Monday, July 24, 2006

Charles McCarry's Old Boys

I'm reading Charles McCarry's latest spy novel Old Boys now, and I'm really enjoying it. McCarry has been writing about American spies for three or four decades but his books have been out of print for a while until just recently, when Old Boys came out in 2004. It's now available as a Penguin trade paperback.

McCarry's Horace Hubbard is a charismatic old CIA agent whose modest narration belies his outrageous past (he spent time in prison for stealing an American presidential election), a touch of unsettling Orientalism, and the ruthlessness one expects from a man who carries out assassination orders. Hubbard is young and almost naive next to his missing older cousin, the legendary spy Paul Christopher -- the protagonist of many previous novels.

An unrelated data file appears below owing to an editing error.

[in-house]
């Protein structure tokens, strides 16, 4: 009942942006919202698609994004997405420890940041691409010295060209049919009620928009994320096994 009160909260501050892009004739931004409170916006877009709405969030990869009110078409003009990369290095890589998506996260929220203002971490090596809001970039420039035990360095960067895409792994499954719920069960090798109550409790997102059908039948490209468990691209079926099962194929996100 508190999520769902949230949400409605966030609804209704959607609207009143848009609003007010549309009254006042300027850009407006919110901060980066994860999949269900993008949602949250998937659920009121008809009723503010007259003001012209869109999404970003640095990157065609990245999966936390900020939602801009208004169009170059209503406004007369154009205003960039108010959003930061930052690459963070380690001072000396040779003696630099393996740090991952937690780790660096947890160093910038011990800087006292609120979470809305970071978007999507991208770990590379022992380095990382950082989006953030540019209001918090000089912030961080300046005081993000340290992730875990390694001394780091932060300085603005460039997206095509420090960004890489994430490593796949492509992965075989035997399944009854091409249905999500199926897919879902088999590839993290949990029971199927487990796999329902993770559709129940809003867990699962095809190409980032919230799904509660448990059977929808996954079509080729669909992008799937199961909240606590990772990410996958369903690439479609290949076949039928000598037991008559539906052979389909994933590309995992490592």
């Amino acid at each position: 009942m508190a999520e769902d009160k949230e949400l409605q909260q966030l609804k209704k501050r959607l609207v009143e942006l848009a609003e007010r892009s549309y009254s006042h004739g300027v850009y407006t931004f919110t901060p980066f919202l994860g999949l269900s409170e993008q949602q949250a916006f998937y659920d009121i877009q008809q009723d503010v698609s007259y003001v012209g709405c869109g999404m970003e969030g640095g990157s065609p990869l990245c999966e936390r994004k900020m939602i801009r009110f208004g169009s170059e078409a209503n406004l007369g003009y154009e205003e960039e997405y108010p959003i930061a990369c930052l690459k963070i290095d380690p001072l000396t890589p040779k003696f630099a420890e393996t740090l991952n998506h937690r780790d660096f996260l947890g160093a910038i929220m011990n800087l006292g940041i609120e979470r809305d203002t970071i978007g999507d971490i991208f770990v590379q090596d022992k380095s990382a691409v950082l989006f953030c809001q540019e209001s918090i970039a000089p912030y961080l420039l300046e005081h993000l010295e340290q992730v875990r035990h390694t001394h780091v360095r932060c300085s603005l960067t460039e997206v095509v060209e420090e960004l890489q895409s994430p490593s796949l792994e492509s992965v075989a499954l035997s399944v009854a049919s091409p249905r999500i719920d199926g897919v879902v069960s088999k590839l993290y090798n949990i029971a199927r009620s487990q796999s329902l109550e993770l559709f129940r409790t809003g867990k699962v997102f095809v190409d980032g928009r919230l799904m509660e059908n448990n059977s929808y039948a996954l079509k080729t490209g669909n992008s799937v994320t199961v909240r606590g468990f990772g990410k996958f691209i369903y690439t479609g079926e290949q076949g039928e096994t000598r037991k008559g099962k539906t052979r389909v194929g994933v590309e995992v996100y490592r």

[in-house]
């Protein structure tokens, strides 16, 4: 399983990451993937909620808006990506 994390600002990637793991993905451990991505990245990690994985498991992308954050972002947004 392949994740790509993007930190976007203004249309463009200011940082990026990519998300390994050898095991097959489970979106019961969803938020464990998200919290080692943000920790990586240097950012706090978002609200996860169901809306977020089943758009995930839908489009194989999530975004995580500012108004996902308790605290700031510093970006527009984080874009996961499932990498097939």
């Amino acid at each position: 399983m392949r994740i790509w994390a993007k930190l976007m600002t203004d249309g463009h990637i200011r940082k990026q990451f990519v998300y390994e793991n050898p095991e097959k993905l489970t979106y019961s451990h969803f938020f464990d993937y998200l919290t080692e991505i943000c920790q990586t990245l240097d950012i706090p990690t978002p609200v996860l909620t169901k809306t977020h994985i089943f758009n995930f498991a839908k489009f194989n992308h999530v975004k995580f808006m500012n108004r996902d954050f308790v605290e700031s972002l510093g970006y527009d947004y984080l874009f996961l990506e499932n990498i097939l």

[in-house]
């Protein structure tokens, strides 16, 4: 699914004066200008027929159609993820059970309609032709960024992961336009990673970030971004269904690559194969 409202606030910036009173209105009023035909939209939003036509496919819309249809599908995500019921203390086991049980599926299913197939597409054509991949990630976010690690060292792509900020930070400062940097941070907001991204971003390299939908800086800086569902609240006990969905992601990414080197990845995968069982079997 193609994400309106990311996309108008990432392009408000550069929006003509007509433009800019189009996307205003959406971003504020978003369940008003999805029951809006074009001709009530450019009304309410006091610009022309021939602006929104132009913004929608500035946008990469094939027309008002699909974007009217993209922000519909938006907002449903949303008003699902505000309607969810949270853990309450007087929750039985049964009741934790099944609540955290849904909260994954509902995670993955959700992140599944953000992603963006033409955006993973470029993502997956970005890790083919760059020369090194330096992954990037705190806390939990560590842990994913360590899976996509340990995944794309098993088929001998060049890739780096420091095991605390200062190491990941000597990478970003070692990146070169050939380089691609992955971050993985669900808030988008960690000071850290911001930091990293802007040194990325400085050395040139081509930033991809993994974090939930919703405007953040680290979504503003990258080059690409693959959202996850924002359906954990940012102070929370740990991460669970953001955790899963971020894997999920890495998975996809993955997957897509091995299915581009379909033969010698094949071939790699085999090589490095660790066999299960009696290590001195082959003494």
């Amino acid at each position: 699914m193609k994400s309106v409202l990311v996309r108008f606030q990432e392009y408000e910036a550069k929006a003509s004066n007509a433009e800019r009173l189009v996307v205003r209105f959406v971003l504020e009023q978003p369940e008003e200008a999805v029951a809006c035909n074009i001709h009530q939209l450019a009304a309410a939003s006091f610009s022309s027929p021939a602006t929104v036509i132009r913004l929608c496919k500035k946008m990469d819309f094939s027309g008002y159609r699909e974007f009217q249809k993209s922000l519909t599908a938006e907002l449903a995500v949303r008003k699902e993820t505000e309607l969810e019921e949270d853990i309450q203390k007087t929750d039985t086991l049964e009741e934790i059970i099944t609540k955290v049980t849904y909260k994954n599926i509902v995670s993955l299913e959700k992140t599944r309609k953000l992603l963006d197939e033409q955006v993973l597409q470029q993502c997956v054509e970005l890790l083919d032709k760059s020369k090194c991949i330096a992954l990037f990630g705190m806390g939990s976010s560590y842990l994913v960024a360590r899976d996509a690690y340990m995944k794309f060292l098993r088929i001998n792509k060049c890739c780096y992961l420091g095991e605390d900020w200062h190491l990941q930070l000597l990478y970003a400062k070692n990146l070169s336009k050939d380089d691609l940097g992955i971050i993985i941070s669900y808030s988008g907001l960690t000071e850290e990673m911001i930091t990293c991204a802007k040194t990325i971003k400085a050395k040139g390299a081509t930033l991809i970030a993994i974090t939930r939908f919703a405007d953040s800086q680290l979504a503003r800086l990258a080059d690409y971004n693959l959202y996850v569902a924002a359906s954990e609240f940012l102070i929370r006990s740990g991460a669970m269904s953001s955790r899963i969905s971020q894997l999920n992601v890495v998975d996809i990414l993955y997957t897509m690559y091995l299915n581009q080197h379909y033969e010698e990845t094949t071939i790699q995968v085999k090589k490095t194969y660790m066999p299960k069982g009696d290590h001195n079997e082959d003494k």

The plot is this: Paul Christopher disappears. The Chinese government returns his ashes with their condolences but little explanation, only Christopher's cousin Hubbard doesn't buy it. Following the elder spy's "if anything ever happens to me" instructions, Hubbard discovers that the dastardly Ibn Awad, a man who Hubbard thought he'd had killed ten years ago is alive. Moreover, Awad is after a New Testament-era manuscript that could "be interpreted as evidence that Jesus Christ was an unwitting asset of Roman intelligence," which Awad could use to attack Christ's divinity. And, Christopher's mother, long thought dead after she went missing in WWII, may be alive (at 94), and in possession of the offending manuscript. After the funeral, Hubbard rounds up some old boys to track down Christopher, his mother, Awad, and the Jesus document.

If that sounds like a neo-con's dream, you're right, and I have the Weekly Standard review to prove it. P.J. O'Rourke likes it because unlike those damned morally ambiguous LeCarré novels "McCarry's plots turn on the search for truth. The author and his heroes aren't in doubt about what the truth is: Good is good, and bad is bad." I like it because -- neocons be damned -- it's a great spy novel.



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